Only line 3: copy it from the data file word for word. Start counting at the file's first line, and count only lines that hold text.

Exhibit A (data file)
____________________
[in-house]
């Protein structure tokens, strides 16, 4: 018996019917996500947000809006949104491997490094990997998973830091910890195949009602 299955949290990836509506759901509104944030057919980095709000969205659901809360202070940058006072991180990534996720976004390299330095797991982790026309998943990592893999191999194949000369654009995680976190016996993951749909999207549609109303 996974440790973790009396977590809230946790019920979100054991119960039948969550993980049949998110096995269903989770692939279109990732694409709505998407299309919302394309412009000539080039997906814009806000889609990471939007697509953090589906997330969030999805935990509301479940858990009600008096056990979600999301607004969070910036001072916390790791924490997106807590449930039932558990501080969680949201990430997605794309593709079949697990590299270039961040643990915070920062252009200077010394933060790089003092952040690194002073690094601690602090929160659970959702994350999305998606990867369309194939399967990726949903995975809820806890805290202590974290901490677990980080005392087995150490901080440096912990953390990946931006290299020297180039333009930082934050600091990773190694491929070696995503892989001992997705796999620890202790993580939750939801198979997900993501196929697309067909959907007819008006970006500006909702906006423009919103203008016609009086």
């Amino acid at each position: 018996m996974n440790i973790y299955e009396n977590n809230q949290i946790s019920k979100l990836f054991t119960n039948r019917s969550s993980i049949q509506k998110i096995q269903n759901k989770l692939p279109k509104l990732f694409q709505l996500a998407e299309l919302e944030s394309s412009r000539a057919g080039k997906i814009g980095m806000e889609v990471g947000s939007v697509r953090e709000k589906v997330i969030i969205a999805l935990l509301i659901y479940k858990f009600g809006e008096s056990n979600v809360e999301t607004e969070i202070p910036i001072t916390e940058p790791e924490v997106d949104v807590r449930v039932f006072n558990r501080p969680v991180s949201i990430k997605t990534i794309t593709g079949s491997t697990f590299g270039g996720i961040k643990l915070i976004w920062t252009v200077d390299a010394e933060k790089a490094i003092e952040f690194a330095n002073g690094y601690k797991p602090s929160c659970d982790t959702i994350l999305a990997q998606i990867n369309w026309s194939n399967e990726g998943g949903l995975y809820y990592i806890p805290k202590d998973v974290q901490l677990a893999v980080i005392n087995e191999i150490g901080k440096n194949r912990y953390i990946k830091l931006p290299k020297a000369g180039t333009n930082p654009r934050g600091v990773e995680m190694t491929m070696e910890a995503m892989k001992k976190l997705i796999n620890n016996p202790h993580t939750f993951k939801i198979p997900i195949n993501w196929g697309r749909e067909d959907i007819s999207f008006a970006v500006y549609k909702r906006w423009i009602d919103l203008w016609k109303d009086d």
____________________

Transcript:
């Amino acid at each position: 018996m996974n440790i973790y299955e009396n977590n809230q949290i946790s019920k979100l990836f054991t119960n039948r019917s969550s993980i049949q509506k998110i096995q269903n759901k989770l692939p279109k509104l990732f694409q709505l996500a998407e299309l919302e944030s394309s412009r000539a057919g080039k997906i814009g980095m806000e889609v990471g947000s939007v697509r953090e709000k589906v997330i969030i969205a999805l935990l509301i659901y479940k858990f009600g809006e008096s056990n979600v809360e999301t607004e969070i202070p910036i001072t916390e940058p790791e924490v997106d949104v807590r449930v039932f006072n558990r501080p969680v991180s949201i990430k997605t990534i794309t593709g079949s491997t697990f590299g270039g996720i961040k643990l915070i976004w920062t252009v200077d390299a010394e933060k790089a490094i003092e952040f690194a330095n002073g690094y601690k797991p602090s929160c659970d982790t959702i994350l999305a990997q998606i990867n369309w026309s194939n399967e990726g998943g949903l995975y809820y990592i806890p805290k202590d998973v974290q901490l677990a893999v980080i005392n087995e191999i150490g901080k440096n194949r912990y953390i990946k830091l931006p290299k020297a000369g180039t333009n930082p654009r934050g600091v990773e995680m190694t491929m070696e910890a995503m892989k001992k976190l997705i796999n620890n016996p202790h993580t939750f993951k939801i198979p997900i195949n993501w196929g697309r749909e067909d959907i007819s999207f008006a970006v500006y549609k909702r906006w423009i009602d919103l203008w016609k109303d009086d």